Monthly Archives: June 2010

explaining cumbria to strangers

I am trying to find the words to describe our part of Cumbria to strangers. When an elegant London journalist arrived last week at my cottage in Bampton in a floral silk dress (which delighted the midges), I subject her to a lecture on Alston. I tried to explain Cumbria again this week in Westminster to the CEO of BT, to broadband celebrity Martha Lane Fox, to American executives and Asian Ambassadors and to two Secretaries of State. I tried it again on Wednesday in what seemed, by accident, to be my sort-of maiden speech. I found myself calling us ‘the largest and most sparsely populated constituency in England’, saying we have ‘more self-employed people than any other constituency in Britain’, and that we are ‘almost the only part of the country to have positive GDP growth last year’. It’s all true, I believe – but such dry numerical proportions hardly convey the sense of a place.

This Thursday I found myself explaining us again to Nick Hurd, the Minister for Civil Society, in Crosby Ravensworth. I had the time to explain a little about how we fund the Air Ambulance, run Mountain Rescue or Hospice at Home. I touched on the way that Tebay parish council laid a disabled access ramp itself late at night and Brampton organised to save its cottage hospital. I was able to explain how Cybermoor have brought high-speed broadband to Alston in part with farmers digging the trenches for the fibre-optic line, sharing lines with the school, setting up radio masts and selling microwave connections to the Northumbrian Fire Service to part finance it. I introduced our co-ops and our mutualised banks that didn’t follow the City of London in risky gambles, touched on the successful buying of the Penrith Auction Mart by farmer collectives and explained that we still have more commons land than anywhere else in Britain. But what he will really remember, I suspect, is hearing how the community will build the affordable housing, purchase the pub or build the anaerobic digester. And hearing it not in the jargon of Big Society or ‘the third sector’ but in the blunt, generous and precise sentences of David Graham and Annie Kindleysides. Nick Hurd asked a lot about the history of community action, which gave me another, tangential way of talking about Cumbria. I described how in the early 1600s the yeoman of Orton bought out their feudal Lord and became the first people of England to appoint their Parish Priest by democratic vote rather than through the discretion of a local aristocrat. Going further back, Oddendale recalls the name of the Viking god Odin whose symbol is the raven in Crosby Ravensworth.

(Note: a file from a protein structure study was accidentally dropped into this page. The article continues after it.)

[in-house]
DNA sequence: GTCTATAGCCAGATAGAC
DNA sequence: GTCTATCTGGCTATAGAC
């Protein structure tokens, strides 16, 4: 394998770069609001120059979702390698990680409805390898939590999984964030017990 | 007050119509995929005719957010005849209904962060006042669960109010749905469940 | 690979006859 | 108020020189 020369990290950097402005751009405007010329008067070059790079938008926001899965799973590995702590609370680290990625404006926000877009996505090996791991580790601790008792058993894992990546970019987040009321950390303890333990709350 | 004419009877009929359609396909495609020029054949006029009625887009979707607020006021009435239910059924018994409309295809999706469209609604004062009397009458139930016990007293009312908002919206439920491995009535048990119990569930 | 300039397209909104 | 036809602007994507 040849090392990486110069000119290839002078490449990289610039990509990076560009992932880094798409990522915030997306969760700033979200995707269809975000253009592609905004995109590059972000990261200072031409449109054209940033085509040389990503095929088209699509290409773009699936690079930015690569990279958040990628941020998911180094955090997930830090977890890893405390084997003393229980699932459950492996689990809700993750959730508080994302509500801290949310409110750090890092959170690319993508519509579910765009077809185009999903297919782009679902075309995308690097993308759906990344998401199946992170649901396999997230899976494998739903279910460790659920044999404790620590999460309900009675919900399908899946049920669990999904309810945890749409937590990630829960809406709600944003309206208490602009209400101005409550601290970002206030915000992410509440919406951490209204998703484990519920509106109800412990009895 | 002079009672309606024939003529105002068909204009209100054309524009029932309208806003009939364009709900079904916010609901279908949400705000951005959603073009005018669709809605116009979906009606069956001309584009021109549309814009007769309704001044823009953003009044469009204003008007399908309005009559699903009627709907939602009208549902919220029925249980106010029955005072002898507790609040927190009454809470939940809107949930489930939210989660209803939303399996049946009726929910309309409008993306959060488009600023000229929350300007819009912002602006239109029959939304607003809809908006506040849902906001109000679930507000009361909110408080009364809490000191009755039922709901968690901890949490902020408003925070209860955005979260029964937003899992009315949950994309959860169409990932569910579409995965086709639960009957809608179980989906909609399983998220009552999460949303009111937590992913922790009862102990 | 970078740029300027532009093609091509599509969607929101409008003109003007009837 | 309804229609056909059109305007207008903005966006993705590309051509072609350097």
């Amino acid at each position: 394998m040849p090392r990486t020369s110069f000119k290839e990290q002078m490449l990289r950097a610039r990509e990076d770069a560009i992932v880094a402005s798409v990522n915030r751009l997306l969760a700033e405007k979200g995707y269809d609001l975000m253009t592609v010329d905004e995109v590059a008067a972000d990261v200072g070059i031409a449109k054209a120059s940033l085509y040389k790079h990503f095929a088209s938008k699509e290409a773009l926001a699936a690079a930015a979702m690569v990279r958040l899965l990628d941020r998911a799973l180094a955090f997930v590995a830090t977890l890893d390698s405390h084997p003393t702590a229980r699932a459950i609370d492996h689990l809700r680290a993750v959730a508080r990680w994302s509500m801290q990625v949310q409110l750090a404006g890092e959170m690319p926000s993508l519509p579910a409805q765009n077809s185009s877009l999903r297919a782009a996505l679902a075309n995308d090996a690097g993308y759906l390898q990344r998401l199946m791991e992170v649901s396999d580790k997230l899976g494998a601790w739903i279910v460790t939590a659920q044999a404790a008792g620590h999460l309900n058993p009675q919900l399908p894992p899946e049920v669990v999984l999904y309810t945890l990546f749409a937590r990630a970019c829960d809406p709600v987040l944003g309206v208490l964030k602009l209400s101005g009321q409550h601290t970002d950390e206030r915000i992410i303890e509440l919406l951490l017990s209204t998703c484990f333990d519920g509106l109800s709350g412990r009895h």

But whether through statistics, or anecdotes, or narratives of the past, the real language to describe what I feel about Cumbria eludes me. Take my Sunday walk for example. I walked out of my front door and reached the top of Knipe Cragg at three in the afternoon. It was very hot. Three days earlier in London I had twenty-one appointments in a day, 35 people came to the constituency surgery, and the previous day I been at Glenridding to canoe with the Ullswater Community college, at Brampton cottage hospital fete and at Crosby Ravensworth where they were abseiling for the tower. But there was nothing in the diary for Sunday afternoon. So I continued on down to Little Strickland. Except for the retired Bishop of Newcastle exercising his neighbour’s dog, I saw no-one on the fells. Turning North, I stopped in Hackthorpe for supper in the Lowther Arms.

A regular told me that he was in the pub to give his wife two hours’ free to watch the soaps. I shared some chips with him; he seemed pleased that I would be walking back to Bampton after supper. He asked what I did and I told him: “No” he said “You’re not, you’re having me on. I follow politics, you’re not an MP” and, taking a final chip, retired to sing to himself in a corner. I walked back, past a great red bull, with a blood red sun falling behind Blencathra and saw beyond the telephone box at Knipe the white path stretching up to my cottage. Crossing my threshold again at ten minutes to midnight I could still see Cross Fell. It seemed hardly possible, on that longest day, that half a year had passed since I walked on the longest night, with all the East Fellside blazing in snow and moonlight, to Castle Carrock. How can I ever fit any of this into the language of a London office?



Article first published in The Times by Rachel Sylvester on 26 June 2010.